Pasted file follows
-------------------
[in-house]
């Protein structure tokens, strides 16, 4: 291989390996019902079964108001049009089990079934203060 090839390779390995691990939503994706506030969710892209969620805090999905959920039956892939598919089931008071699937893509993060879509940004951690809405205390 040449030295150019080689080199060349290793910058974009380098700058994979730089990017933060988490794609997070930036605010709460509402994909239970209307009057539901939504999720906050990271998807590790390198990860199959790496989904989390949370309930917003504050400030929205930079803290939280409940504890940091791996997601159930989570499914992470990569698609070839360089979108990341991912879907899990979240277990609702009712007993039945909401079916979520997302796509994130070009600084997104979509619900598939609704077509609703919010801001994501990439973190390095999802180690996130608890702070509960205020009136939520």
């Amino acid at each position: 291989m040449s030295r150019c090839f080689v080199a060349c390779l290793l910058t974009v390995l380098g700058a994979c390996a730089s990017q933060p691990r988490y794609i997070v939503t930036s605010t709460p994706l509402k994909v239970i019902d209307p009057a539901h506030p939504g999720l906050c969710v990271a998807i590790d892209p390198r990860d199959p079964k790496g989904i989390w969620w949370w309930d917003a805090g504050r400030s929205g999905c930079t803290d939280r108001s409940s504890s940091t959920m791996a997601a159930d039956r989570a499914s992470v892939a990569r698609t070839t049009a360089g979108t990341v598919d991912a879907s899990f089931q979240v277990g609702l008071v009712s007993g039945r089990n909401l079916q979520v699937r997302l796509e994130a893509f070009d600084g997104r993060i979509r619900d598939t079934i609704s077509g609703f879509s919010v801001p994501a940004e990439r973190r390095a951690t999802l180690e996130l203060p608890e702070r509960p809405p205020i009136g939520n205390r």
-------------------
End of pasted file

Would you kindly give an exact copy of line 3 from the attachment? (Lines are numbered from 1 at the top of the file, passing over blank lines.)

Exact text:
């Amino acid at each position: 291989m040449s030295r150019c090839f080689v080199a060349c390779l290793l910058t974009v390995l380098g700058a994979c390996a730089s990017q933060p691990r988490y794609i997070v939503t930036s605010t709460p994706l509402k994909v239970i019902d209307p009057a539901h506030p939504g999720l906050c969710v990271a998807i590790d892209p390198r990860d199959p079964k790496g989904i989390w969620w949370w309930d917003a805090g504050r400030s929205g999905c930079t803290d939280r108001s409940s504890s940091t959920m791996a997601a159930d039956r989570a499914s992470v892939a990569r698609t070839t049009a360089g979108t990341v598919d991912a879907s899990f089931q979240v277990g609702l008071v009712s007993g039945r089990n909401l079916q979520v699937r997302l796509e994130a893509f070009d600084g997104r993060i979509r619900d598939t079934i609704s077509g609703f879509s919010v801001p994501a940004e990439r973190r390095a951690t999802l180690e996130l203060p608890e702070r509960p809405p205020i009136g939520n205390r």